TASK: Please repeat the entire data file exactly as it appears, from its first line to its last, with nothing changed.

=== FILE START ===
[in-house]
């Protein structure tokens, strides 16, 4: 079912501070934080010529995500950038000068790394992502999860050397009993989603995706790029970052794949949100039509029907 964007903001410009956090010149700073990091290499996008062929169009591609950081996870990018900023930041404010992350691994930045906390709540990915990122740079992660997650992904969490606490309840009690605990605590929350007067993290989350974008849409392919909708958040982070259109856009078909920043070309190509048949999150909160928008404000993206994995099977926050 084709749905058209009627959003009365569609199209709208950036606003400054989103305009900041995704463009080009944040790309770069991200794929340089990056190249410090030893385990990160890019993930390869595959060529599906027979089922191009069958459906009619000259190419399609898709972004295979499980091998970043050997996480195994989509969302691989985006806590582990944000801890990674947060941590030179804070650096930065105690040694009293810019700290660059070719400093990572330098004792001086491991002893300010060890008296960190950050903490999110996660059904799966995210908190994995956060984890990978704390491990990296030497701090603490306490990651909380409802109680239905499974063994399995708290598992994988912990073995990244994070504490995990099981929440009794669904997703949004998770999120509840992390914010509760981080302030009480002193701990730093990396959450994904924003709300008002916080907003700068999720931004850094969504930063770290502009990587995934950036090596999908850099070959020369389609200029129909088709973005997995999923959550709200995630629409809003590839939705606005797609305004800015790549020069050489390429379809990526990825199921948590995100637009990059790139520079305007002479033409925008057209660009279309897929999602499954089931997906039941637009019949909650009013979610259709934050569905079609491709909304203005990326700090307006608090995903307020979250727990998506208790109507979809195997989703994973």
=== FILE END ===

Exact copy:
[in-house]
């Protein structure tokens, strides 16, 4: 079912501070934080010529995500950038000068790394992502999860050397009993989603995706790029970052794949949100039509029907 964007903001410009956090010149700073990091290499996008062929169009591609950081996870990018900023930041404010992350691994930045906390709540990915990122740079992660997650992904969490606490309840009690605990605590929350007067993290989350974008849409392919909708958040982070259109856009078909920043070309190509048949999150909160928008404000993206994995099977926050 084709749905058209009627959003009365569609199209709208950036606003400054989103305009900041995704463009080009944040790309770069991200794929340089990056190249410090030893385990990160890019993930390869595959060529599906027979089922191009069958459906009619000259190419399609898709972004295979499980091998970043050997996480195994989509969302691989985006806590582990944000801890990674947060941590030179804070650096930065105690040694009293810019700290660059070719400093990572330098004792001086491991002893300010060890008296960190950050903490999110996660059904799966995210908190994995956060984890990978704390491990990296030497701090603490306490990651909380409802109680239905499974063994399995708290598992994988912990073995990244994070504490995990099981929440009794669904997703949004998770999120509840992390914010509760981080302030009480002193701990730093990396959450994904924003709300008002916080907003700068999720931004850094969504930063770290502009990587995934950036090596999908850099070959020369389609200029129909088709973005997995999923959550709200995630629409809003590839939705606005797609305004800015790549020069050489390429379809990526990825199921948590995100637009990059790139520079305007002479033409925008057209660009279309897929999602499954089931997906039941637009019949909650009013979610259709934050569905079609491709909304203005990326700090307006608090995903307020979250727990998506208790109507979809195997989703994973």